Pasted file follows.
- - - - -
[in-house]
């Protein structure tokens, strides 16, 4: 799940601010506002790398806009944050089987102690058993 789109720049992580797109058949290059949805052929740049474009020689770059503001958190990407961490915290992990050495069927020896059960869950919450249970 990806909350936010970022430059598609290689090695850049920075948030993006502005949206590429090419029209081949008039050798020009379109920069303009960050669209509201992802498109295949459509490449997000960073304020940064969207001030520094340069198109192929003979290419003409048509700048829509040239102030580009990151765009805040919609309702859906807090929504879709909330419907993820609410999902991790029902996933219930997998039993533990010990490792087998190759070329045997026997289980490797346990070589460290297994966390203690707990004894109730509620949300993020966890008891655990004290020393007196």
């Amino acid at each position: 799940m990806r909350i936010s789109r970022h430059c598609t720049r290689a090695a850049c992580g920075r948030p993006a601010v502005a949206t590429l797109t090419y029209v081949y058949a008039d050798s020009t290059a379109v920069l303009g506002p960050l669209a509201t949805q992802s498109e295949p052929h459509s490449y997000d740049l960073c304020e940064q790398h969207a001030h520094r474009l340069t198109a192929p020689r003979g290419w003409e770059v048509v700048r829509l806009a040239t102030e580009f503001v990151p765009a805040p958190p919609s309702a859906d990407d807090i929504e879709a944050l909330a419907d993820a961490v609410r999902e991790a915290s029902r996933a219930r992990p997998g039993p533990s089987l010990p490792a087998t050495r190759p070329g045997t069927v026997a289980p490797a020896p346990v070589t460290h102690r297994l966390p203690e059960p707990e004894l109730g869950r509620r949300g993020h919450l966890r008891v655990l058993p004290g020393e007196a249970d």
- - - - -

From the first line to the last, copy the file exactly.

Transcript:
[in-house]
């Protein structure tokens, strides 16, 4: 799940601010506002790398806009944050089987102690058993 789109720049992580797109058949290059949805052929740049474009020689770059503001958190990407961490915290992990050495069927020896059960869950919450249970 990806909350936010970022430059598609290689090695850049920075948030993006502005949206590429090419029209081949008039050798020009379109920069303009960050669209509201992802498109295949459509490449997000960073304020940064969207001030520094340069198109192929003979290419003409048509700048829509040239102030580009990151765009805040919609309702859906807090929504879709909330419907993820609410999902991790029902996933219930997998039993533990010990490792087998190759070329045997026997289980490797346990070589460290297994966390203690707990004894109730509620949300993020966890008891655990004290020393007196």
């Amino acid at each position: 799940m990806r909350i936010s789109r970022h430059c598609t720049r290689a090695a850049c992580g920075r948030p993006a601010v502005a949206t590429l797109t090419y029209v081949y058949a008039d050798s020009t290059a379109v920069l303009g506002p960050l669209a509201t949805q992802s498109e295949p052929h459509s490449y997000d740049l960073c304020e940064q790398h969207a001030h520094r474009l340069t198109a192929p020689r003979g290419w003409e770059v048509v700048r829509l806009a040239t102030e580009f503001v990151p765009a805040p958190p919609s309702a859906d990407d807090i929504e879709a944050l909330a419907d993820a961490v609410r999902e991790a915290s029902r996933a219930r992990p997998g039993p533990s089987l010990p490792a087998t050495r190759p070329g045997t069927v026997a289980p490797a020896p346990v070589t460290h102690r297994l966390p203690e059960p707990e004894l109730g869950r509620r949300g993020h919450l966890r008891v655990l058993p004290g020393e007196a249970d």